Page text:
I’m not going to sit here and claim to be holier-than-thou by saying that I dislike reality TV. On the contrary, I find it extremely entertaining, especially when it involves segregating certain types of people into one house. Jersey Shore by far is my favourite reality show because of its blatant idiocy. The producers know these people are caricatures, we know it and—dare I say—the participants themselves know it. This is the driving force behind most successful reality shows. We want to see them act ridiculous and they, in turn, fall into the trap of becoming who they are seen to be.
My fascination with reality shows such as Jersey Shore could be in the disconnect I feel with the typical Italian guido stereotype. They are nothing like me and so it’s entertaining to watch their behaviour unfold in dramatic and farcical ways. Or it could be a form of jealousy watching them make money for being the most eccentric versions of themselves. I haven’t quite figured it out yet.
However, what I really wanted to discuss in this post is the way women are represented in reality shows and my ambivalence toward them. At the shallowest point, women are basically tools used to insight some sort of drama or aggression among the “roommates”. They are shown to be conniving or bored, looking for a way to entertain themselves. They are pitted against other women in the house for superfluous reasons such as men, social status, and gossip. Many of them are also represented as sexual objects, parading around in short skirts, or crop tops with navel rings flaunted. And a lot of the show will revolve around the men deciding whether or not they would sleep with said women—we are always intrigued to hear their answer, waiting to judge.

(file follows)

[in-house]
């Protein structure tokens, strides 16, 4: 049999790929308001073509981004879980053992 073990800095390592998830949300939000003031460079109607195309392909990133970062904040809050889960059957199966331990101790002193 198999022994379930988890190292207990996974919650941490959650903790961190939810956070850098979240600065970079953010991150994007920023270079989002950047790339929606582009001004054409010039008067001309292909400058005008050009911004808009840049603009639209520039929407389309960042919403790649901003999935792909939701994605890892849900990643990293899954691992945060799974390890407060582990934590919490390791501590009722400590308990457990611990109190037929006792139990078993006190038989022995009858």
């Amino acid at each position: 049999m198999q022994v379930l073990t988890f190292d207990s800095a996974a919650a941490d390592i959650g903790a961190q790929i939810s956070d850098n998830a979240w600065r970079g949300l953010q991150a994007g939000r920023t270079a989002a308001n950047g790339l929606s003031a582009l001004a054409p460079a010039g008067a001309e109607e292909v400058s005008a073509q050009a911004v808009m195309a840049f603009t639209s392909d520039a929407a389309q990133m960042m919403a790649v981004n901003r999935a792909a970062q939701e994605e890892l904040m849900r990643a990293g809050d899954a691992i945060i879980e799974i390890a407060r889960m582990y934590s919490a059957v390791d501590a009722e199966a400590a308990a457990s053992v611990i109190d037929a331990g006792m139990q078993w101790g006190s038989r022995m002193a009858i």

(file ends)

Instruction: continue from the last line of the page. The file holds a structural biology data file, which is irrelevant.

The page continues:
At the deepest point, these women are our insecurities manifested. This is where I think my enjoyment for reality TV comes from. I too have felt dimwitted, judged for my appearance, and stuck in a (metaphorical) house full of people set to tear me down for the sake of entertainment. I laughed when Sammi in Jersey Shore asked if the strawberries had gone bad, only to find out that they were raspberries, but I knew that I had definitely said something silly like that before or will in the future. In retrospect I realized that I wasn’t judging a portrayal of a certain woman, but rather reacting to instances that occur in every day life, but are otherwise too mundane to acknowledge for someone not on television.
This dimwittedness we are presented with from these participants may be exacerbated by the editing and scripts, but the nuances, the tiny insignificant details that make us burst out into impromptu laughter are what make these shows and their 'characters' appealing. And the most exciting part for the viewer is that we get to watch these people, with their idiosyncrasies and bad choices, succeed with the insecurities we might carry around shamefully. So, while I do think that women are represented as over-the-top stereotypes as a means to evoke certain feelings and biases in us as viewers, I also think that our enjoyment stems from knowing that sometimes we are products of our environment and who we see in these shows might not be different from who we are ashamed to be when cameras aren’t rolling.
How do you feel about reality TV and the female representations?